The management of NPR was clearly aware of multiple complaints of inappropriate behavior by its former head but had not taken any action against him until he was forced to leave the organization last year.
An internal investigation that lasted eight weeks identified that the executives tried to counsel Senior Vice President Michael Oreskes after each incident. It was also found that Oreskes was sending inappropriate emails to young women and used to entertain them with dinners and drinks from his expenditure account, even after repeated reminders to stop this activity.
Until the issue went public, Oreskes was not removed by NPR, and they did not take any formal action against him. In spite of a definite conclusion in the investigation, the company’s chairman Paul Haaga Jr. said that he had complete confidence in the executive team headed by Jarl Mohn. He stated, “People make mistakes, and Jarl and his team are the first ones to admit they made a mistake.” While this was going on at the board level inside NPR, there was an outrage as soon as the news came out.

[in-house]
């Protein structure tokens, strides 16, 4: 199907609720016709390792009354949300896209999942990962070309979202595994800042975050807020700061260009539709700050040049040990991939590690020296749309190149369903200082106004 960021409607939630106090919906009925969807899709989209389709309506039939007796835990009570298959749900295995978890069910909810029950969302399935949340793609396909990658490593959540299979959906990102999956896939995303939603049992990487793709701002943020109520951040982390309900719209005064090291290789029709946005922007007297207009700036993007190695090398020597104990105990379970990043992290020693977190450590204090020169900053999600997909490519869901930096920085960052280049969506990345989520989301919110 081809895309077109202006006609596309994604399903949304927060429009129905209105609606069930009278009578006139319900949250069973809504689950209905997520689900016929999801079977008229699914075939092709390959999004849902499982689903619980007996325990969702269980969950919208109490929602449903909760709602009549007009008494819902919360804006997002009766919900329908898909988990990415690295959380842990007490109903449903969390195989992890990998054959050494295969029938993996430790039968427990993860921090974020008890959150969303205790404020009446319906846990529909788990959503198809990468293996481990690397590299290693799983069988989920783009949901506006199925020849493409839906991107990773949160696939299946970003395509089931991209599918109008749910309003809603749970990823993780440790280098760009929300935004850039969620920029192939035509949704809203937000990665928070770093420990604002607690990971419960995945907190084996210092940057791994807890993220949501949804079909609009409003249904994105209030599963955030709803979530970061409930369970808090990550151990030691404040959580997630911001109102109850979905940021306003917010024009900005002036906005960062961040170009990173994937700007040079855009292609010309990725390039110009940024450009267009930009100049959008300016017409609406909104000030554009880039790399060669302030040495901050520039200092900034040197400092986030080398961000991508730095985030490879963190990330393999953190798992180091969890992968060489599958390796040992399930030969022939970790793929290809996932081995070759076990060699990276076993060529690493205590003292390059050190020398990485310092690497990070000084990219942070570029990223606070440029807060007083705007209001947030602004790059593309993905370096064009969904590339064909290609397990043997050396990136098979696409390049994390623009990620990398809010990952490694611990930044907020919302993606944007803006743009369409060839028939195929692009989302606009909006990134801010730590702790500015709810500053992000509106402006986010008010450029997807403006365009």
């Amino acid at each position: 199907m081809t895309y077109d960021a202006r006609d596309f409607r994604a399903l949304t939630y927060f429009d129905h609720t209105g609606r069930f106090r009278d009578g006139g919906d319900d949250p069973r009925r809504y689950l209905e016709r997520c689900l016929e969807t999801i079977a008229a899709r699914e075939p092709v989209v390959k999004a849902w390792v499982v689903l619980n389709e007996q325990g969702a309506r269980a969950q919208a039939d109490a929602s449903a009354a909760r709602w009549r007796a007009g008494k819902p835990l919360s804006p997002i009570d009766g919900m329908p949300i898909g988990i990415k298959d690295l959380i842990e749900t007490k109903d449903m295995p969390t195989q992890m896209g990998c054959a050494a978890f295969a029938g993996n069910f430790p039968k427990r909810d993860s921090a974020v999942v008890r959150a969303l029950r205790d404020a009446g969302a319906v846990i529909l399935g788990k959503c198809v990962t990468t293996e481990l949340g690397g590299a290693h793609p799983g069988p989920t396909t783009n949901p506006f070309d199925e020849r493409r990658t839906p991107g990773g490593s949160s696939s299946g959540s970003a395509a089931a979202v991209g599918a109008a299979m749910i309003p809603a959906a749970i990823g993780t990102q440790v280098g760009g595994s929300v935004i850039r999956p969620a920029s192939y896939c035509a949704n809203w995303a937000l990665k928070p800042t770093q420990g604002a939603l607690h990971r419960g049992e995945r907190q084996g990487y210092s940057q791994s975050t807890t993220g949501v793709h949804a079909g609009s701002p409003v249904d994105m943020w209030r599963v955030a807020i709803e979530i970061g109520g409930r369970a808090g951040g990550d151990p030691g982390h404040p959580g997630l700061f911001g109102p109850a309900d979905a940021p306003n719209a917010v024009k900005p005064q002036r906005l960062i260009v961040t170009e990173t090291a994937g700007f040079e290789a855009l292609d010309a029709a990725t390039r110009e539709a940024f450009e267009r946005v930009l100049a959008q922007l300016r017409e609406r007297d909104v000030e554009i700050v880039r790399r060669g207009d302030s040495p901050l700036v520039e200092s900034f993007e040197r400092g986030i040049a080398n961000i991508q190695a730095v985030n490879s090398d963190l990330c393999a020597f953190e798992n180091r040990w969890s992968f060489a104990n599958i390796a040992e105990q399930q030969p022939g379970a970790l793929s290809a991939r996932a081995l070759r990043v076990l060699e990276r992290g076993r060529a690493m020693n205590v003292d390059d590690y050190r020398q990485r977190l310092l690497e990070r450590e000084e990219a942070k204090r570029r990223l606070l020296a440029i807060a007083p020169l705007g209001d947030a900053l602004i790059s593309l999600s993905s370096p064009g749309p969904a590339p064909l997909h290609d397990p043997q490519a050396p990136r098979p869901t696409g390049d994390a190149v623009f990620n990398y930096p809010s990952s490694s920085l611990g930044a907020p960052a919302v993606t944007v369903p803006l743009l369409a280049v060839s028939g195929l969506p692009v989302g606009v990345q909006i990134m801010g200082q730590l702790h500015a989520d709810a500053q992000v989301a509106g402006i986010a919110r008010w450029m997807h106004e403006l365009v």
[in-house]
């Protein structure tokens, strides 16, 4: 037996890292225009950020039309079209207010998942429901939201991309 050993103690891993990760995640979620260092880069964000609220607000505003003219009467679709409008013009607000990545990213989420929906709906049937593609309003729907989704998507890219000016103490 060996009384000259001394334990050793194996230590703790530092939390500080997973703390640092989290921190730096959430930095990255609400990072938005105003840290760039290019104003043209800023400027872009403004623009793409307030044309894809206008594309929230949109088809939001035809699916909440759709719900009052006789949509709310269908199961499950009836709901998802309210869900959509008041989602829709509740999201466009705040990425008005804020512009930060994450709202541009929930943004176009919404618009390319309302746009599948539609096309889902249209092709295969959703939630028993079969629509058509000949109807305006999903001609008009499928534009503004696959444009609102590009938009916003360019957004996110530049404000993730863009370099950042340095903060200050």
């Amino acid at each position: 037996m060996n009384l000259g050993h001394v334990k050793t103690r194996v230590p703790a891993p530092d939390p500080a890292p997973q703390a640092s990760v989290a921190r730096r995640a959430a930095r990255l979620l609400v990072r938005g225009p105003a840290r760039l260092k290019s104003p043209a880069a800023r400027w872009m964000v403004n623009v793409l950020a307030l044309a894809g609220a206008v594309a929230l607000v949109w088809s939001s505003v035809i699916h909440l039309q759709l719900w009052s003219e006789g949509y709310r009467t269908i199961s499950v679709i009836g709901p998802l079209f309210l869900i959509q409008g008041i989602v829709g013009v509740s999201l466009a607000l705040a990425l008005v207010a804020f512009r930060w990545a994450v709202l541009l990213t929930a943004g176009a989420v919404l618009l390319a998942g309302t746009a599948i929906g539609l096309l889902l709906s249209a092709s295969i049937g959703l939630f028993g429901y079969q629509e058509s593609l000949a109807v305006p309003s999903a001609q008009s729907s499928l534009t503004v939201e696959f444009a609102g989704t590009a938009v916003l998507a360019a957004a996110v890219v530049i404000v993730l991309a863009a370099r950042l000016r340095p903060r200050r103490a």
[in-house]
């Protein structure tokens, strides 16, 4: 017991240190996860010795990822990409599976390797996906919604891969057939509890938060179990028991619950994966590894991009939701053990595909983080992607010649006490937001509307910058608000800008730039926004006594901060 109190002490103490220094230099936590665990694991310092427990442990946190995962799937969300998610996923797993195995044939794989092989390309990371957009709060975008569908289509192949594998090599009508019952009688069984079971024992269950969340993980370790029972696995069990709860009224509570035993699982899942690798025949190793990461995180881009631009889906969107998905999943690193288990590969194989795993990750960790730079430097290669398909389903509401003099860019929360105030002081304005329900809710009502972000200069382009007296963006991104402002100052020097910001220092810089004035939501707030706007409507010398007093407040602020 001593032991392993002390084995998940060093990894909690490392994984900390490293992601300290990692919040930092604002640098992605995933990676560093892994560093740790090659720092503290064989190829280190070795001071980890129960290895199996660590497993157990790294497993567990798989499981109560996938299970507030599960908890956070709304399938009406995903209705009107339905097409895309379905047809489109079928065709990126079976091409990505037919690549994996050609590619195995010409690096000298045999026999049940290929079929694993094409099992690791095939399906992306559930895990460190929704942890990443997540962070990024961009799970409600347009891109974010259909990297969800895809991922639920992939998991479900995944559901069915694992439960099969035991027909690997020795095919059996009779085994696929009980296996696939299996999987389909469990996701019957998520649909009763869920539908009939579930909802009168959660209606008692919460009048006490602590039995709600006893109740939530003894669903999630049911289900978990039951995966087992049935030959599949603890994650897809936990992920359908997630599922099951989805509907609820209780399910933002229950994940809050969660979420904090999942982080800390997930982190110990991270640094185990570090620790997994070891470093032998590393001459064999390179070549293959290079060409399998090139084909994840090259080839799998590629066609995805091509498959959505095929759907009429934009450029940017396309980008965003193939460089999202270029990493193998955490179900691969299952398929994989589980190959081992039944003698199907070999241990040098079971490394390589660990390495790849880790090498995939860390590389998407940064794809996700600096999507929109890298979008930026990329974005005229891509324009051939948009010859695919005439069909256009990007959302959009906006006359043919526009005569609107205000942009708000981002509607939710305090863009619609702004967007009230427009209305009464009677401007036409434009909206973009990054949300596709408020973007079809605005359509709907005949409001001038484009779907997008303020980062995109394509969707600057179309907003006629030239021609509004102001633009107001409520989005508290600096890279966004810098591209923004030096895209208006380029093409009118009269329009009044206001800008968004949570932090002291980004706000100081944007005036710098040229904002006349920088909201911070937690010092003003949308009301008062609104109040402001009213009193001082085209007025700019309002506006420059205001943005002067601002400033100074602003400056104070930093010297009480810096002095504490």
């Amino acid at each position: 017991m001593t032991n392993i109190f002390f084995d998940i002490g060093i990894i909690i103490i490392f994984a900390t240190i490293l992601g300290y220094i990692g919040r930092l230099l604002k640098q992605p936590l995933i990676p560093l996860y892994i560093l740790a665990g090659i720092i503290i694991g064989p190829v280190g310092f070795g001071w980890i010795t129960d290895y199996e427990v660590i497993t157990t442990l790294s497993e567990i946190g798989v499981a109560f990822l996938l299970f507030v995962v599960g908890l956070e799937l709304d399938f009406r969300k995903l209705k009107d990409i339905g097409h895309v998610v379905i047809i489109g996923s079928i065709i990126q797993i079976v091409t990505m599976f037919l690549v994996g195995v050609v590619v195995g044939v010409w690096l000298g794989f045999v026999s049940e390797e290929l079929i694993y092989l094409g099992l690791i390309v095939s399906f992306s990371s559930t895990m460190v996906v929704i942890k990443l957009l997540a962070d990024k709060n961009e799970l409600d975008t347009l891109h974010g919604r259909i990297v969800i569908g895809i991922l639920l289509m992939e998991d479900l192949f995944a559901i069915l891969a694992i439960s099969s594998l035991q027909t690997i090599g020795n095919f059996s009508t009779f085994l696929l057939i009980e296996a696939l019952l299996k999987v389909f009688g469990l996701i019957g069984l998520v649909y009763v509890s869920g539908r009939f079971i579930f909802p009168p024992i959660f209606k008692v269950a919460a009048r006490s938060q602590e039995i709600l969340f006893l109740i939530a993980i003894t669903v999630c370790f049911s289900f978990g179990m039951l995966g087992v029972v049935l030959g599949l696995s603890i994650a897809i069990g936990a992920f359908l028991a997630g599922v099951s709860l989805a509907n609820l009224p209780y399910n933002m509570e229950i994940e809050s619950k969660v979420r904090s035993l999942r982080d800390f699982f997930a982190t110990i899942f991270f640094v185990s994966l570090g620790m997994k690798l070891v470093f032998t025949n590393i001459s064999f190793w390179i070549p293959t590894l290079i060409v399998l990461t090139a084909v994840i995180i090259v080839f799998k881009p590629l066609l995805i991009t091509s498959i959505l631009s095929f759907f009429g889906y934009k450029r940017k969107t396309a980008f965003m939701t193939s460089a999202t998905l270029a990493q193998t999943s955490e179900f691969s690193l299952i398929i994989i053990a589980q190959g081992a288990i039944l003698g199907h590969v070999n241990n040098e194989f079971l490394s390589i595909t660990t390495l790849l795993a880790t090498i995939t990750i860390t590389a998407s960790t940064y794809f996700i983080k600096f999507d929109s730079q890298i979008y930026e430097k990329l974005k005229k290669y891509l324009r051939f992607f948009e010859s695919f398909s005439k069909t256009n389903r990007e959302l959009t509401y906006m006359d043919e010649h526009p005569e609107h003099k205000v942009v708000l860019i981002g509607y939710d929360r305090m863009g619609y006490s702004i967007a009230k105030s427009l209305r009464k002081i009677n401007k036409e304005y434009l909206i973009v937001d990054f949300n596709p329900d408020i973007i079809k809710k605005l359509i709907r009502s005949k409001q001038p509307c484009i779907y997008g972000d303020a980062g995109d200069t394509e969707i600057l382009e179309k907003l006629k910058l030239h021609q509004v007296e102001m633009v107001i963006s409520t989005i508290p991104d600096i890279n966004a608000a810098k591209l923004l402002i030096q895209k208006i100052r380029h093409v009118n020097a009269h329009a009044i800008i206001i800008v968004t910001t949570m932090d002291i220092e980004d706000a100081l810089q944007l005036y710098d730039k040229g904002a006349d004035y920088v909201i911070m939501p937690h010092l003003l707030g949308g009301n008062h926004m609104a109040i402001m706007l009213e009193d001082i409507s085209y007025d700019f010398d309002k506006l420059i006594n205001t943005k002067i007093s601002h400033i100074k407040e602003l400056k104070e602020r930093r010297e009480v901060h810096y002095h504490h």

A senior journalist commented, “There is a sense of disappointment, immense frustration and deep anger. This report hasn’t helped bridge the huge distrust between staffers and senior management. How many times was Oreskes counseled or talked to? What has actually been learned?”
A hiring committee member of NPR had actually informed the human resource department about an alleged incident that involved Oreskes a few months ago. The allegations were around Oreskes leaving voice messages on a woman’s phone late at night asking her to visit another female in her hotel room around 11 pm.